From a literary point of view Zechariah makes a new departure, inasmuch as he delivers his message in a series of allegories purporting, like Bunyan's Pilgrim's Progress, to be a dream. The germ of this style may indeed be found earlier (1 Kings 22), but the development of it is Zechariah's. These allegories or word-painted pictures, though to us they may appear somewhat bizarre, were clearly as intelligible in his age as our own political cartoons are in ours. Another new feature in his prophecies is the avoidance of the apparent familiarity in speaking of the Lord which is characteristic of the older literature. This may be due partly to increased reverence, partly to the decline of poetry and the growth of a more prosaic literalism. Thus, though he uses freely the old formula "saith the Lord," he represents himself as addressing the Lord not directly, but through the mediation of an angel who interprets to him the meaning of what he sees.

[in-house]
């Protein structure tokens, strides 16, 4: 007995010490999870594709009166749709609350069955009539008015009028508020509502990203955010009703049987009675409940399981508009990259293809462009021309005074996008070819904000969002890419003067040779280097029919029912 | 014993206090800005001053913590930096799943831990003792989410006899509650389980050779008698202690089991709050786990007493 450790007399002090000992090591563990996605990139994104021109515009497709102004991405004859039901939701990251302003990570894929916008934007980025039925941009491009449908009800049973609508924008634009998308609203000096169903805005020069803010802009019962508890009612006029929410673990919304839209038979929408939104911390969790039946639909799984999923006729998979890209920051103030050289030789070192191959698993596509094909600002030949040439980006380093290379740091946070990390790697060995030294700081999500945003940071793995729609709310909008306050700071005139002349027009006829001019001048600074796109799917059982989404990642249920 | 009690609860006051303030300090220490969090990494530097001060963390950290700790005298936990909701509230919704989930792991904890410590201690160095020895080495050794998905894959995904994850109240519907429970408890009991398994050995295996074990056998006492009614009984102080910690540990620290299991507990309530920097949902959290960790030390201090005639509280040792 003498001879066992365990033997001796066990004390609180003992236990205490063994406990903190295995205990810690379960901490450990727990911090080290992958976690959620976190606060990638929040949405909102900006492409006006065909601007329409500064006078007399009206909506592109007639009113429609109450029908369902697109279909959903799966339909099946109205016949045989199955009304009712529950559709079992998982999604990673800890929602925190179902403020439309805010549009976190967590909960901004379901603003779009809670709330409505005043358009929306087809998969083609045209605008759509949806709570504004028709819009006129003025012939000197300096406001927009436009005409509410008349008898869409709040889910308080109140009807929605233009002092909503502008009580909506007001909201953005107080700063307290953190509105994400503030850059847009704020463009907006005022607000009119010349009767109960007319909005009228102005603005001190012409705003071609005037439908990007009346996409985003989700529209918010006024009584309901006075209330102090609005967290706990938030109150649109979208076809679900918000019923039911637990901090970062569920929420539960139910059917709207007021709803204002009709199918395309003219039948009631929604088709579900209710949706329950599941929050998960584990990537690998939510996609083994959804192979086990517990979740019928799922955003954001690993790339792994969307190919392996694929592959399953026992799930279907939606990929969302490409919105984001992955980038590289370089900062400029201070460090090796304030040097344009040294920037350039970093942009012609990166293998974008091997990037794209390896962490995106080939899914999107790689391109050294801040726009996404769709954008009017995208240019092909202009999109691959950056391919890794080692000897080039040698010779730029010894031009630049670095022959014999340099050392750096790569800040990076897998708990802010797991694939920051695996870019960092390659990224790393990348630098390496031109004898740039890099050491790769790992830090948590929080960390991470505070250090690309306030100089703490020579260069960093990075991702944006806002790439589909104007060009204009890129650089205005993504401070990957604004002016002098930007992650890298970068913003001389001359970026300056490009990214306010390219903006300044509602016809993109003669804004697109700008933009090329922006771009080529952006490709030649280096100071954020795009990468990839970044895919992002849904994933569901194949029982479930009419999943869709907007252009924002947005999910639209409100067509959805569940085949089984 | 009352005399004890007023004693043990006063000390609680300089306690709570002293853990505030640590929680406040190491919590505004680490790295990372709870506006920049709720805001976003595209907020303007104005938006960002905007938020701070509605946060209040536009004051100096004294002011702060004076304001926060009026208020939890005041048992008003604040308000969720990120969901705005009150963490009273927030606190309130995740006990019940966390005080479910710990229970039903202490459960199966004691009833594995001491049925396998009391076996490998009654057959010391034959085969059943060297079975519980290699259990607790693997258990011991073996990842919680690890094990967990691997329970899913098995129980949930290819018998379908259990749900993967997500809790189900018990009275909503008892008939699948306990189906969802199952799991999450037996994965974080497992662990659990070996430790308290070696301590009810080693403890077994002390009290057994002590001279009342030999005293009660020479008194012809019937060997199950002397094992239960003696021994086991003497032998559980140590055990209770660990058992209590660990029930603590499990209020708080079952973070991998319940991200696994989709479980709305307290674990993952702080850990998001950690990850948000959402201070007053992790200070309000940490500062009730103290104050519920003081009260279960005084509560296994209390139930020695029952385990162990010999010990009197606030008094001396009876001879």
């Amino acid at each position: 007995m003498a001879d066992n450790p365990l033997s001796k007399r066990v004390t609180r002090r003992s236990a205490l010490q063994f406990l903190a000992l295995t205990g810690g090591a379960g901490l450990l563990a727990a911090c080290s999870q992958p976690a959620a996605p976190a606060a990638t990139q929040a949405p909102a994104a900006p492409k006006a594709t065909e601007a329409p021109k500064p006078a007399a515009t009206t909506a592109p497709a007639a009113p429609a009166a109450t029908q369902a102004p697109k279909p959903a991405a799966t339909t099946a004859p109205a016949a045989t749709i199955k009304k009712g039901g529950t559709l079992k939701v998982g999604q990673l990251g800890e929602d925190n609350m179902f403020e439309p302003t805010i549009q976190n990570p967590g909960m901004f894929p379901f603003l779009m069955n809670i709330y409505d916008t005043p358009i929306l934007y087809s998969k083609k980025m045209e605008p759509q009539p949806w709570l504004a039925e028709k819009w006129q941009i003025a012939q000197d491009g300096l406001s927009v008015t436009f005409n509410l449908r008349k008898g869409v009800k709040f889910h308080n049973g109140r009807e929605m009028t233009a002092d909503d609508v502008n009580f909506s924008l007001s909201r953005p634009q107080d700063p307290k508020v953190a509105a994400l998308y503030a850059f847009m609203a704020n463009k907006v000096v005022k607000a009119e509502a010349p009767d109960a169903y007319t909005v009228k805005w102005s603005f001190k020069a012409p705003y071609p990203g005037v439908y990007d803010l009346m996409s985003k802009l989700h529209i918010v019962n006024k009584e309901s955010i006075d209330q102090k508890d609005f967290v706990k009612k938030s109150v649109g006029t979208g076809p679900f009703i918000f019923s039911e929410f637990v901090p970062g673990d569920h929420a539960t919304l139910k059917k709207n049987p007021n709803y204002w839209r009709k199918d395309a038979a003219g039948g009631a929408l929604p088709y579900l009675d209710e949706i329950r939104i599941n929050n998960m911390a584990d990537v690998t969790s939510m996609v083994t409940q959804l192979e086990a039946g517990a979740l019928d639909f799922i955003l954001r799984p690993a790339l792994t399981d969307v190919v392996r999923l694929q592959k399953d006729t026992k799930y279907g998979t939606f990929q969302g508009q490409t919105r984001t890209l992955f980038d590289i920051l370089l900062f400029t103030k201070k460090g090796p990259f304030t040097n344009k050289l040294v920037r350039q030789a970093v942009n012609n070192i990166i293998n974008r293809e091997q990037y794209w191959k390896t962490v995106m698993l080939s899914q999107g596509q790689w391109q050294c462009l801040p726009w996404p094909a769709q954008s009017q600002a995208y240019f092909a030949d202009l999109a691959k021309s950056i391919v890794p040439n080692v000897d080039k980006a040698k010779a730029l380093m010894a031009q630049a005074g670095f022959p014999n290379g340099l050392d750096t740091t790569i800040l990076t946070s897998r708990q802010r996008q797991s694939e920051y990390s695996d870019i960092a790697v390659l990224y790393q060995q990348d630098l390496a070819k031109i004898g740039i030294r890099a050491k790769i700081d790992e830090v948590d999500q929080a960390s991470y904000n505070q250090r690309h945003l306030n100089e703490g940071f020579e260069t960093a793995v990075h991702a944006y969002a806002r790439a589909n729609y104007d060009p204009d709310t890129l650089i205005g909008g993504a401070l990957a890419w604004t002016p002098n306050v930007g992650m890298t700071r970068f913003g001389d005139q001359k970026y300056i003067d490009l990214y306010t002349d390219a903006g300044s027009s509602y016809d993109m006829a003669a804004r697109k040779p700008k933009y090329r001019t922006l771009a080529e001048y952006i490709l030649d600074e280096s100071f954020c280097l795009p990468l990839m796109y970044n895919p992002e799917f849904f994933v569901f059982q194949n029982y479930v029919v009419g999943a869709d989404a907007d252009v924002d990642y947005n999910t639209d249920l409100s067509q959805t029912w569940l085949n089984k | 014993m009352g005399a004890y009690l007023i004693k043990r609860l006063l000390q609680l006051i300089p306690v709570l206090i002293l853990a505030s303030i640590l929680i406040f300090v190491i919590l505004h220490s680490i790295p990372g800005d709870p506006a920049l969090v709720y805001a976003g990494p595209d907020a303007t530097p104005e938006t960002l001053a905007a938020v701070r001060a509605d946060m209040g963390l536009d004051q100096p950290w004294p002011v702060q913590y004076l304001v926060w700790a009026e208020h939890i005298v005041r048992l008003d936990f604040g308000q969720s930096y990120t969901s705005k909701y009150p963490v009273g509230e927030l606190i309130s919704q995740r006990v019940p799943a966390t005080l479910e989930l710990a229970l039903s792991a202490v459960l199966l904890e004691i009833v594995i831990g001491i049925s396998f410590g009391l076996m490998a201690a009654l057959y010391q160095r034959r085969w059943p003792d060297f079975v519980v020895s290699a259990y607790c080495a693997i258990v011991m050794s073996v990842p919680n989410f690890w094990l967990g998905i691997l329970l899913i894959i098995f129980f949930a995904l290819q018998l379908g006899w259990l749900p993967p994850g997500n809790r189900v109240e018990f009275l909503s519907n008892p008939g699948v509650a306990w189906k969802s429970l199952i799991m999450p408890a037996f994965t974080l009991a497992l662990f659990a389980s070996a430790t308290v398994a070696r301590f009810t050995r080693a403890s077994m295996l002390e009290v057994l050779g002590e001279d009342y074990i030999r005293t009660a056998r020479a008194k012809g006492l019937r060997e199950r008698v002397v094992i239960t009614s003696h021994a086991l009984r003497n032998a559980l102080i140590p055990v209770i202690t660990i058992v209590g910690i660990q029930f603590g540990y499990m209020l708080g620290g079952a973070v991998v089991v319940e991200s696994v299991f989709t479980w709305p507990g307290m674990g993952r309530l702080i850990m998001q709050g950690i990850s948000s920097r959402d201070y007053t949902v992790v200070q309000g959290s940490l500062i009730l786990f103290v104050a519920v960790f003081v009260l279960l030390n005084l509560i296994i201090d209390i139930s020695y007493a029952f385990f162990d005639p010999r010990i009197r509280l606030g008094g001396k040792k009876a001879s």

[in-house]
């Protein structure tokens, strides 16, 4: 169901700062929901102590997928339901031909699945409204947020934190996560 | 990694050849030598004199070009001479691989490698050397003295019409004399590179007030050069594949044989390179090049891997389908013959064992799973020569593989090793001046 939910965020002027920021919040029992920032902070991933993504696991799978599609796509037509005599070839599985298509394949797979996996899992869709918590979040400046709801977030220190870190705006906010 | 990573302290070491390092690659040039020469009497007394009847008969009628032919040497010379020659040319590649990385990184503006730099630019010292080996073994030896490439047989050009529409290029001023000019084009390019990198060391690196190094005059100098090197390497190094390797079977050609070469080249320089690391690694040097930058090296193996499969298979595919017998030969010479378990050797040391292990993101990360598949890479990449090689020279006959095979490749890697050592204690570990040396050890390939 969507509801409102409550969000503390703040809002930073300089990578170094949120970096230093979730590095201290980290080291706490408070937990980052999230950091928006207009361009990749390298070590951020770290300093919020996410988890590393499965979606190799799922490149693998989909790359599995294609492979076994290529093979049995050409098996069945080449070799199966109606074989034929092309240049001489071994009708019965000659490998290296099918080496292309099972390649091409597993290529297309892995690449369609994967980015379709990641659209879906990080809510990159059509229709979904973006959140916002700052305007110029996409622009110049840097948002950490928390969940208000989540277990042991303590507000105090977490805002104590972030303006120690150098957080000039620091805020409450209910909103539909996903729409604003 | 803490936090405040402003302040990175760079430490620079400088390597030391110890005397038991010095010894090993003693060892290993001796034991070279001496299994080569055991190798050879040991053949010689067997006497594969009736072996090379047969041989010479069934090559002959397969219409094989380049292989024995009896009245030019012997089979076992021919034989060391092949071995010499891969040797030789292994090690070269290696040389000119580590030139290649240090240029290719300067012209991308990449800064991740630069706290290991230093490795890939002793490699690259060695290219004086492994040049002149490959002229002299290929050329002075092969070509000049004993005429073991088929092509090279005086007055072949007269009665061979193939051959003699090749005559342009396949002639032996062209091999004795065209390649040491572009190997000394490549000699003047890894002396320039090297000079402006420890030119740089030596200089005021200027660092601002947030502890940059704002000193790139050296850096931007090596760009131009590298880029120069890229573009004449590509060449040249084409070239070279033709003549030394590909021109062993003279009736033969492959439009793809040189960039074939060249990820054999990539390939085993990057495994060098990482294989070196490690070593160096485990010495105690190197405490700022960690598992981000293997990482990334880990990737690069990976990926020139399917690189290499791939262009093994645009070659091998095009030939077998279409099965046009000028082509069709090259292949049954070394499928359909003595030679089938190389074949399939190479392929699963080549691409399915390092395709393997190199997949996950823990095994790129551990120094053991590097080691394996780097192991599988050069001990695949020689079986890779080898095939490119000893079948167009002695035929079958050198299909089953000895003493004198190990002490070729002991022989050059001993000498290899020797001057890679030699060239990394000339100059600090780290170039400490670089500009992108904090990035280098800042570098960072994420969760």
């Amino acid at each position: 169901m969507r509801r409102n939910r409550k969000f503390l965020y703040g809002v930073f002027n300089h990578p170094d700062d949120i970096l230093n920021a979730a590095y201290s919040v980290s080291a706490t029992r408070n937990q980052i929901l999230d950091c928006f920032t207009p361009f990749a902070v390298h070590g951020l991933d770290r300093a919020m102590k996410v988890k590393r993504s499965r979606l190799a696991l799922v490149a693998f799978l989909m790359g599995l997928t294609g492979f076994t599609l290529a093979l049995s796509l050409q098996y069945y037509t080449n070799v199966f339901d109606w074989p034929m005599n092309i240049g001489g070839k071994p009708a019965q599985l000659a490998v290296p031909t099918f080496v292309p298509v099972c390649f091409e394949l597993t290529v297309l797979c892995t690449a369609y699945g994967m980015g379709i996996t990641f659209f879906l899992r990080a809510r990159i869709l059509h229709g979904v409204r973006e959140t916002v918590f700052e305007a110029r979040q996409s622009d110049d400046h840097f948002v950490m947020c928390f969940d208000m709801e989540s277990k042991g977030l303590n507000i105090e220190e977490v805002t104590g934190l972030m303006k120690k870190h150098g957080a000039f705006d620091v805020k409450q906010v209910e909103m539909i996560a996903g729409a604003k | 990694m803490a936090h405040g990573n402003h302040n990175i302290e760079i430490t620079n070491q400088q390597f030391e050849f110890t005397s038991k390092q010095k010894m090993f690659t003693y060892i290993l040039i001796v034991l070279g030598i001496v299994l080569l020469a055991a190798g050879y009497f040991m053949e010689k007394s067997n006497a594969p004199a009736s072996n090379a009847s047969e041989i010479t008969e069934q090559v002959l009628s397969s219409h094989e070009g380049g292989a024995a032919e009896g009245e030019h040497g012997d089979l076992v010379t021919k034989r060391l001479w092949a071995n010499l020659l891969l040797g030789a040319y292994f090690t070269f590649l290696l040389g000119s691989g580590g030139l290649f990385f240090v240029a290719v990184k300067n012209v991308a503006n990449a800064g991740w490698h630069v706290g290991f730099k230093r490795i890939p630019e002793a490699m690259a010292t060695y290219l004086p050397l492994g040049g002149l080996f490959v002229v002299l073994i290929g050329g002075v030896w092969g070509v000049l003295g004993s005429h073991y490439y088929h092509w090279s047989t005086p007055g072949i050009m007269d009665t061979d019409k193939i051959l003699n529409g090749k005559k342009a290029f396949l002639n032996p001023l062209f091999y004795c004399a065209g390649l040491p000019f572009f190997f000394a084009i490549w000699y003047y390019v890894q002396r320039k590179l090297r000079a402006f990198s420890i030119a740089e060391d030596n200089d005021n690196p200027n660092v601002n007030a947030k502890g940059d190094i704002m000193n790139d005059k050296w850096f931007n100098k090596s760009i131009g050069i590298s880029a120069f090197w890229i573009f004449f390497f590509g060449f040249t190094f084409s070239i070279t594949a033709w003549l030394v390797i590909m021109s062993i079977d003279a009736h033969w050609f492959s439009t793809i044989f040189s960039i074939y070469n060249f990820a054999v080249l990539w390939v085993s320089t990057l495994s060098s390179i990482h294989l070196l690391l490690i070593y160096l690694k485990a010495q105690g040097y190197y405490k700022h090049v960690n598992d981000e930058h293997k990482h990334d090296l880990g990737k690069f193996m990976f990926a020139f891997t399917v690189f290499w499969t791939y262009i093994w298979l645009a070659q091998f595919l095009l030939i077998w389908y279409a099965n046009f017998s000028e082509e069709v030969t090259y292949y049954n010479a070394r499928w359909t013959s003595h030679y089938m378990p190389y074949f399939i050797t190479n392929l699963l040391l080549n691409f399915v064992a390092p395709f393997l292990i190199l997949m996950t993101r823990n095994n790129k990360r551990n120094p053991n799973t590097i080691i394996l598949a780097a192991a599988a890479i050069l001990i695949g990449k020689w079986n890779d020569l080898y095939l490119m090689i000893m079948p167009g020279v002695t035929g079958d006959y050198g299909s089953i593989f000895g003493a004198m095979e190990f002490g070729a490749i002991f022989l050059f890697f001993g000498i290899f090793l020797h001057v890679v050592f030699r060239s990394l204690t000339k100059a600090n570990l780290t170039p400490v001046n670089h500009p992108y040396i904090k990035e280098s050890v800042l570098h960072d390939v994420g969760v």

Zechariah's teaching is characterised by sanctified common sense. Although he hoped to see Zerubbabel actually king of Judah, he was not blind to the dangers of the course he was pursuing. Recognising as clearly as any Zadokite priest the need of a rallying point for Jewish religion, he was free from the petty narrowness which could see no merit in any priest of another guild. In an age when, as it would seem, the civil and the religious leaders were striving for the pre-eminence, he declared that each had his own proper sphere. He recognised the value of fasting if performed in the right spirit, but he did not desire that the children of the bride-chamber should fast while the bridegroom was with them.
Unhappily Zechariah's countrymen would have none of his counsels of patience. His mission was denied, and his advic disregarded. Only too late did the Church of Judah learn the truth of his reiterated assurance, "Ye shall know that the Lord hath sent me unto you." Had his counsel been followed, the suspicion of the Samaritans would never have been aroused by the attempt to fortify Jerusalem, and the jealousy between Samaria and Judah, at first merely political, would not have been extended to religious matters also. Like Him whose forerunner he was, Zechariah would have gathered Jerusalem's children together as a hen gathers her chickens under her wings, and they would not.